“The biggest driver for our traffic is still our existing Fingerhut catalog,” Doyle agreed. “We do a combination of this new online media as well as traditional print media placing ads in Fingerhut branded catalogs as well as consumer magazines.”
VS has been testing ads on Ivillage.com. The company has advertised on Compuserve’s shopping area and placed banner ads on Yahoo. Blaire said the banner ads on Yahoo broke click- through records, but added, “At the end of the day, I’m not most concerned that they clicked on, but that they came to my site and purchased something.”
Online advertising has a long way to go before it catches up with traditional media. While $200 billion was spent on all media last year, only $2 billion will be spent to advertise products and web sites online in 1999, according to Doubleclick, an online advertising company.
But the Internet is clearly picking up steam. OrderTrust, an order management provider for online merchants estimated that 26 million people will shop online during the 1999 holiday season and The Boston Consulting Group claims that online shopping revenues are on track to rise by 145 percent in 1999.
“The thing that’s most dramatically different is the nature of the Internet medium and the interactiveness of the advertising,” said Fingerhut’s Doyle. “It allows you to really gauge what the response is immediately. The old adage, ‘Half the advertising is working, I just don’t know which half,’ doesn’t apply here. The response, tracking and measurement in real time is the most dramatically different and advantageous aspect of online advertising.”
Companies like Orb Digital Direct measure the effectiveness of online ads and work to maximize Internet advertising. “We make necessary changes to the creative or to offers to increase the click -through rate,” said Andy Pakula, president and ceo. “We monitor a lot of behavior to get people to make the transaction a lot faster.”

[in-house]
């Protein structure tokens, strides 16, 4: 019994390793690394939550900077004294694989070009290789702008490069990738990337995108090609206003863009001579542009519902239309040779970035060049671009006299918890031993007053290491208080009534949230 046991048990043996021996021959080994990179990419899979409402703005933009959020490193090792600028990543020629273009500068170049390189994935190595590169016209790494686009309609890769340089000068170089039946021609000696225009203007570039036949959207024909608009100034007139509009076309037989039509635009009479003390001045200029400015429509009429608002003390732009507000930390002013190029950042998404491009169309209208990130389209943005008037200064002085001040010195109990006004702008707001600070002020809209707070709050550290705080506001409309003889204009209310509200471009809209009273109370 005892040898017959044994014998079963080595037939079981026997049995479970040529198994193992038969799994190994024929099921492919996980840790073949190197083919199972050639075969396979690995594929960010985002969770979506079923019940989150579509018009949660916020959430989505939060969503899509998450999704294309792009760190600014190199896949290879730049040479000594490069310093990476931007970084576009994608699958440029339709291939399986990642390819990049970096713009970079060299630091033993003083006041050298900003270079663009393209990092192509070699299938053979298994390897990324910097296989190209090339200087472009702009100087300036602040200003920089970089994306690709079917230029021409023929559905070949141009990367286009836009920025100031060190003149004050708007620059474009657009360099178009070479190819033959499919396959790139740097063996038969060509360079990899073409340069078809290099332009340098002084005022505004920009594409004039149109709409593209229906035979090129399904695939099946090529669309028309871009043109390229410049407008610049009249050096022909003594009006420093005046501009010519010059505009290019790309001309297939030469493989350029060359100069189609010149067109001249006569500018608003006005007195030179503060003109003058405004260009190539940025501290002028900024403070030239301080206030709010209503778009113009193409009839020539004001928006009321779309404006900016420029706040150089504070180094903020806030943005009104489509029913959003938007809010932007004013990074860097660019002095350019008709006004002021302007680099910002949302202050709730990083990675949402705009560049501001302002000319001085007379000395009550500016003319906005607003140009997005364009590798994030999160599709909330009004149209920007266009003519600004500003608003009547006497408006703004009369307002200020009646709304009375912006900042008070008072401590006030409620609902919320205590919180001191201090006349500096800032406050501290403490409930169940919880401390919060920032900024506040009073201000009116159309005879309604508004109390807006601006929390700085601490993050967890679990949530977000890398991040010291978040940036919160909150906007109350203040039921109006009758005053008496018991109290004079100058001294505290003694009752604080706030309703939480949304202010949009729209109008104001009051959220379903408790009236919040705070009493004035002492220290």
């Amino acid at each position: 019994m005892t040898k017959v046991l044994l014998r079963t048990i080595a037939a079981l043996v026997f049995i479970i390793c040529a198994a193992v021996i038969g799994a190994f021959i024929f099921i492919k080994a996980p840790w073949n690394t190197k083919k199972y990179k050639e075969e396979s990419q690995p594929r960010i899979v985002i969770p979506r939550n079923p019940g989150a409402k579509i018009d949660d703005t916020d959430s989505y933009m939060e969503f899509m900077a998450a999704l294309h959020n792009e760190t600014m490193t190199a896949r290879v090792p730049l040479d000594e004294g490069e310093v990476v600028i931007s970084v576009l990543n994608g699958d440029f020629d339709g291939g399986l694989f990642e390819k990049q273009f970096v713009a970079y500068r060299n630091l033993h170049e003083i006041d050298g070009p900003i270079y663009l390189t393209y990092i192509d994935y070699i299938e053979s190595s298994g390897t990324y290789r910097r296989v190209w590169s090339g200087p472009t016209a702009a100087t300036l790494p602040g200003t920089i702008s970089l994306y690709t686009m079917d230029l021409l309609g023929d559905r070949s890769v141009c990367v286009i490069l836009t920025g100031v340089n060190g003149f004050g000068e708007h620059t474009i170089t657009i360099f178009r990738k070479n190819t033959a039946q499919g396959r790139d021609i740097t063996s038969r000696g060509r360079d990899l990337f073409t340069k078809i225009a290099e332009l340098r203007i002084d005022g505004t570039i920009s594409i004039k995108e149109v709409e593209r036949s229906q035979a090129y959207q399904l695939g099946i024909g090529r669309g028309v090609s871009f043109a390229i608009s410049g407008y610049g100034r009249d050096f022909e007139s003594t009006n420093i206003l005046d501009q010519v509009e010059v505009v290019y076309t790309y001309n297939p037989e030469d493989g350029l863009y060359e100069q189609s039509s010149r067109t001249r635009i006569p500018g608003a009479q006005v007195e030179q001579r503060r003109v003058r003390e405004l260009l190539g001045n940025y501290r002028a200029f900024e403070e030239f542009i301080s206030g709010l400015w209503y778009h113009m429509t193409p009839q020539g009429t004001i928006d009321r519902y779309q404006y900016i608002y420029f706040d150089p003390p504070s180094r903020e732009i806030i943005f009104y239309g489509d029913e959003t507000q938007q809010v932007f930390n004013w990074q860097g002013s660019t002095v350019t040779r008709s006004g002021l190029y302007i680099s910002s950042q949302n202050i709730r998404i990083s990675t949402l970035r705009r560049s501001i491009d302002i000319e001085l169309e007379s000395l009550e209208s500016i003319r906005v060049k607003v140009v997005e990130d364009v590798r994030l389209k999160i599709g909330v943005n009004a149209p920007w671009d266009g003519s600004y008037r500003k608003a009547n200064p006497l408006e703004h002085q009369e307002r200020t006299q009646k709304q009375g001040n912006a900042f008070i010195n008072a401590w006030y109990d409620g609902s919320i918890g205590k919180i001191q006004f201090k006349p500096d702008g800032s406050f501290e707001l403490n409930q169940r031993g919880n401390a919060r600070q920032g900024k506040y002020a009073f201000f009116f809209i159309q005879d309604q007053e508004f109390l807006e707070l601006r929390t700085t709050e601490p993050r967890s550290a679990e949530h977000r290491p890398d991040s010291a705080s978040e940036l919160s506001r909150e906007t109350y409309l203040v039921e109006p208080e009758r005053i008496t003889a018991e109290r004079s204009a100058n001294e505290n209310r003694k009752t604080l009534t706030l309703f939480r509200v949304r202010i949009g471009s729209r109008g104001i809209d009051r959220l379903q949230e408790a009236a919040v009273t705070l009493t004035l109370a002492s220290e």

Competitive tracking of advertising on the web will be the job of AdRelevance, a Seattle startup. It will launch next week, and will collect, analyze and report in real time the online advertising efforts of companies in eight categories, including automotive; computer hardware and software; financial services; e-retailing, which includes fashion and beauty; telecommunications; consumer electronics, and travel.
“For the first time on the Internet you will be able to get a very detailed perspective in real time of what your competitors are doing on the web,” said Will Hodgman, president and chief executive officer of AdRelevance.
“For the industry to collect information at this speed, the implications are fairly significant. You’re able in real time to adjust your advertising campaign based on what your competitors are doing and be more preemptive or proactive in your online communications.”
Hodgman, who has a traditional advertising background working at firms like Foote Cone & Belding and McCann Erickson, said, “The web is teaching us that advertising and selling is all about speed and intellect. The faster and more insight you can get, the better you are. The web is dragging us into the day when we can make more sophisticated decisions about how we place our advertising.”

load comments
blog comments powered by Disqus